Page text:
Bullying Can Change Gene Expression Linked to Mood
Bullying children may be a threat to their future mental health
A recent study by a researcher at the Centre for Studies on Human Stress (CSHS) at the Hôpital Louis-H. Lafontaine and professor at the Université de Montréal suggests that bullying by peers changes the structure surrounding a gene involved in regulating mood, making victims more vulnerable to mental health problems as they age.
The study published in the journal Psychological Medicine seeks to better understand the mechanisms that explain how difficult experiences disrupt our response to stressful situations.
"Many people think that our genes are immutable;
however, this study suggests that environment, even
our social environment, can affect gene function.
This is particularly the case for victimization experiences
in childhood, which change not only our stress response
but the functioning of genes involved in mood regulation,"
A previous study by Ouellet-Morin, conducted at the Institute of Psychiatry in London (UK), showed that bullied children secrete less cortisolthe stress hormonebut had more problems with social interaction and aggressive behaviour.
The present study indicates that the reduction of cortisol, which occurs around the age of 12, is preceded two years earlier by a change in the structure surrounding a gene (SERT) that regulates serotonin, a neurotransmitter involved in mood regulation and depression.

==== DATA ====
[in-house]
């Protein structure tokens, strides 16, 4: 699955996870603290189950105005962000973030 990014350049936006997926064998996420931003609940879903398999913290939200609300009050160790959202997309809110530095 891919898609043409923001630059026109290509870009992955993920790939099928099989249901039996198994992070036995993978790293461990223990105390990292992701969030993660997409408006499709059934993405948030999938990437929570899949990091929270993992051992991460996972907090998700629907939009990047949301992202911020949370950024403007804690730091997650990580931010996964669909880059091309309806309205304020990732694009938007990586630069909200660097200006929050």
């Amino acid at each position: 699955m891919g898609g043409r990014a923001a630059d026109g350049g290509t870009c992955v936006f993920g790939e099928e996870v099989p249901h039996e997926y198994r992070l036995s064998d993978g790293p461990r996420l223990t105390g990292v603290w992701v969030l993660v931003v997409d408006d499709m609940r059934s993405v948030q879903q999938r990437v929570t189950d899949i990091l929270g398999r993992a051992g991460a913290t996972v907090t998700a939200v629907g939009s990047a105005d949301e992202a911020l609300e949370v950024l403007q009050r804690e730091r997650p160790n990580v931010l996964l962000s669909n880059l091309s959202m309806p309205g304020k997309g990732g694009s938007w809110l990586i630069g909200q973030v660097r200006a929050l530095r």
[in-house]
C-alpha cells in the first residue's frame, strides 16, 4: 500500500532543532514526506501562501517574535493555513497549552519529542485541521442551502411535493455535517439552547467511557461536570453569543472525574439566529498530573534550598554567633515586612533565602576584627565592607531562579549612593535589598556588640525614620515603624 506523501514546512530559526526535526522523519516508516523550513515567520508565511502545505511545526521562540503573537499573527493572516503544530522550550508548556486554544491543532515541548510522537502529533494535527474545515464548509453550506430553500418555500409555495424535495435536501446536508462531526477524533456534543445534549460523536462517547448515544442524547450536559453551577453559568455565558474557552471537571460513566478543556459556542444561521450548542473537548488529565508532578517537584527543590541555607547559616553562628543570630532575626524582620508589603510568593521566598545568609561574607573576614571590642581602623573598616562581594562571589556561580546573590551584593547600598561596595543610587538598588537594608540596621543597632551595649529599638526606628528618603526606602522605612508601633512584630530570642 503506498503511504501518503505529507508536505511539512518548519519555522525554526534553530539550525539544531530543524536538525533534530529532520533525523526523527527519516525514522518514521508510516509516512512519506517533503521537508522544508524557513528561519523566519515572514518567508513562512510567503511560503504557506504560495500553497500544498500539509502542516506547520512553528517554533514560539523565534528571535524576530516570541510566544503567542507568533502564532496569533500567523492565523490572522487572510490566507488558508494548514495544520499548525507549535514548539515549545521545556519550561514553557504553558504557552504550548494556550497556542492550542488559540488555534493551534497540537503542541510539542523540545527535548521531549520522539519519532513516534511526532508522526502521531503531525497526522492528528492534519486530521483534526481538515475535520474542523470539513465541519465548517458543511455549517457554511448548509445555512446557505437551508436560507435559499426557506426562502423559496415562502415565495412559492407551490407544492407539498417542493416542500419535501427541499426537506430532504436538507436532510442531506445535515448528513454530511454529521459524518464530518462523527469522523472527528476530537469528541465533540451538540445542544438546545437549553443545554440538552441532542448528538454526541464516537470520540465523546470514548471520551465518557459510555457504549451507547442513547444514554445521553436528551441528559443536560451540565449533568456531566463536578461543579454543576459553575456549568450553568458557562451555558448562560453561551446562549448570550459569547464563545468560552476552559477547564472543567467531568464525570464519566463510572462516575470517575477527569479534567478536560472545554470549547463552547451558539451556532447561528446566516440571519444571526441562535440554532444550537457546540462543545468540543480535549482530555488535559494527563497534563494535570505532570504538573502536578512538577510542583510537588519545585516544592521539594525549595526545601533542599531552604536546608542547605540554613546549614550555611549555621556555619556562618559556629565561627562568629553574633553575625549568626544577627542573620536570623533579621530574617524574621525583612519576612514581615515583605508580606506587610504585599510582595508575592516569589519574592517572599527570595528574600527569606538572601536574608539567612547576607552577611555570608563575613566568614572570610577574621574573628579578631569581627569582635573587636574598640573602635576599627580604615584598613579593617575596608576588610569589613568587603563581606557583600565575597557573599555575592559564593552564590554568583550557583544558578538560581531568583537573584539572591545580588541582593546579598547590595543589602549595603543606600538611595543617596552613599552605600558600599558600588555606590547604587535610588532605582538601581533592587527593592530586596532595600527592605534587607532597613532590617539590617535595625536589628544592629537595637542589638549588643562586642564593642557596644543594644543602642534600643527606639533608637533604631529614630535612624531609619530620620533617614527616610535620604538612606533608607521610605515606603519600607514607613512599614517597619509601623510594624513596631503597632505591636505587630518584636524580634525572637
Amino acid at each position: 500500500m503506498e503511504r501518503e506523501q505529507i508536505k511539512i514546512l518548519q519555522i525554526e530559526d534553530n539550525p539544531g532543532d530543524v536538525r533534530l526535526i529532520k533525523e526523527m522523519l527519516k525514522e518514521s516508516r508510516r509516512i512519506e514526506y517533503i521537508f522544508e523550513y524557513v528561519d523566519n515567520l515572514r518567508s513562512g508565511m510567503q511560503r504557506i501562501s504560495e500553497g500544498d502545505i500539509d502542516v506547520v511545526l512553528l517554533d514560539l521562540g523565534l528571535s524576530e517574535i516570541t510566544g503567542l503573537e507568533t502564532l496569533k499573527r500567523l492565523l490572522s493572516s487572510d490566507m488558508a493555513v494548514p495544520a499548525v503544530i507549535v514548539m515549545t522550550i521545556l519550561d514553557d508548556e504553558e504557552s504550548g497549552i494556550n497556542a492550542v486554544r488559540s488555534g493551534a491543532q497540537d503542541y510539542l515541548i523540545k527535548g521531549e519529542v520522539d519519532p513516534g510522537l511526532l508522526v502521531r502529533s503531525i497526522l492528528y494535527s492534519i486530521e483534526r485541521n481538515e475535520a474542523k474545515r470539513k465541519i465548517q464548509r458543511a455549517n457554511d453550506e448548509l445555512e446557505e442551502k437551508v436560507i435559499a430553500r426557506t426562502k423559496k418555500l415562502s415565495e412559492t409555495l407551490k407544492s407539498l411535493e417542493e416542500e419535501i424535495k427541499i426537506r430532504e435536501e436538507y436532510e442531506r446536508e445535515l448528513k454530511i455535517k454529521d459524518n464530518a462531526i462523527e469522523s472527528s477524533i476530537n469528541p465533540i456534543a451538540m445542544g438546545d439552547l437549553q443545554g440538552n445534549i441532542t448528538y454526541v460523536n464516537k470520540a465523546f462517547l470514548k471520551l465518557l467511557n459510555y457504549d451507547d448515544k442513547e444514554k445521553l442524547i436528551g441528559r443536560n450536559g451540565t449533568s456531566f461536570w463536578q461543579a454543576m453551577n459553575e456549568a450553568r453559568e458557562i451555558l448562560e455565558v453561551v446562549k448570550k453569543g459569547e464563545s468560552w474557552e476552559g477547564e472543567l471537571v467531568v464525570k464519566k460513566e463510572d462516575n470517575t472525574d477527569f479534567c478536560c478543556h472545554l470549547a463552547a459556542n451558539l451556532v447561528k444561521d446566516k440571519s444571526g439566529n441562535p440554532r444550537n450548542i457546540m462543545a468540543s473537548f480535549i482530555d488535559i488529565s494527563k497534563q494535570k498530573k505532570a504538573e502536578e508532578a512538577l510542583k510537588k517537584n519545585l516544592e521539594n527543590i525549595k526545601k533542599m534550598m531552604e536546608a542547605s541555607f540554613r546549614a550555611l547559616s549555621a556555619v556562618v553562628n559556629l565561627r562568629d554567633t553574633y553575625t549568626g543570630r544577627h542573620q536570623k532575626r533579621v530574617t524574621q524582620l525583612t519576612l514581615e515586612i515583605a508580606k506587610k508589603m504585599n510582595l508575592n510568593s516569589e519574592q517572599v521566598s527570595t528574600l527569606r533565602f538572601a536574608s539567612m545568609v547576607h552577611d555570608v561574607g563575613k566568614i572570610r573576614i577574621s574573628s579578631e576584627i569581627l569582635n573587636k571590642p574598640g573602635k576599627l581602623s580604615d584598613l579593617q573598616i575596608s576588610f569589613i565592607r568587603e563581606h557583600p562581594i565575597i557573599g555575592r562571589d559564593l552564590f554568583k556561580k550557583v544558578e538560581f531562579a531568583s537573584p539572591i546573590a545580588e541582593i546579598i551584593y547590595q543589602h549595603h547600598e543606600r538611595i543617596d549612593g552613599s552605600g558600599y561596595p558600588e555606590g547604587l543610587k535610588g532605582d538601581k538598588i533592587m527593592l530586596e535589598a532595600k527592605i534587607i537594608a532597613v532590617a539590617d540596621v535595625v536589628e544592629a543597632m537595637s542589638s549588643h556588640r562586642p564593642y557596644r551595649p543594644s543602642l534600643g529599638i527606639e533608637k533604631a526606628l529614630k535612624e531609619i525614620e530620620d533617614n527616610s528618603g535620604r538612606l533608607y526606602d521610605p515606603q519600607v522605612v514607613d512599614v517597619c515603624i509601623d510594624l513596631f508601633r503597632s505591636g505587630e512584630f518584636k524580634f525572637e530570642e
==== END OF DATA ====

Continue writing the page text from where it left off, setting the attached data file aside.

To achieve these results, 28 pairs of identical twins with a mean age of 10 years were analyzed separately according to their experiences of bullying by peers: one twin had been bullied at school while the other had not.
"Since they were identical twins living in the same conditions, changes in the chemical structure surrounding the gene cannot be explained by genetics or family environment. Our results suggest that victimization experiences are the source of these changes," says Ouellet-Morin.
According to the author, it would now be worthwhile to evaluate the possibility of reversing these psychological effects, in particular, through interventions at school and support for victims.
Original article: http://www.nouvelles.umontreal.ca/udem-news/news/20121218-bullying-by-childhood-peers-leaves-a-trace-that-can-change-the-expression-of-a-gene-linked-to-mood.html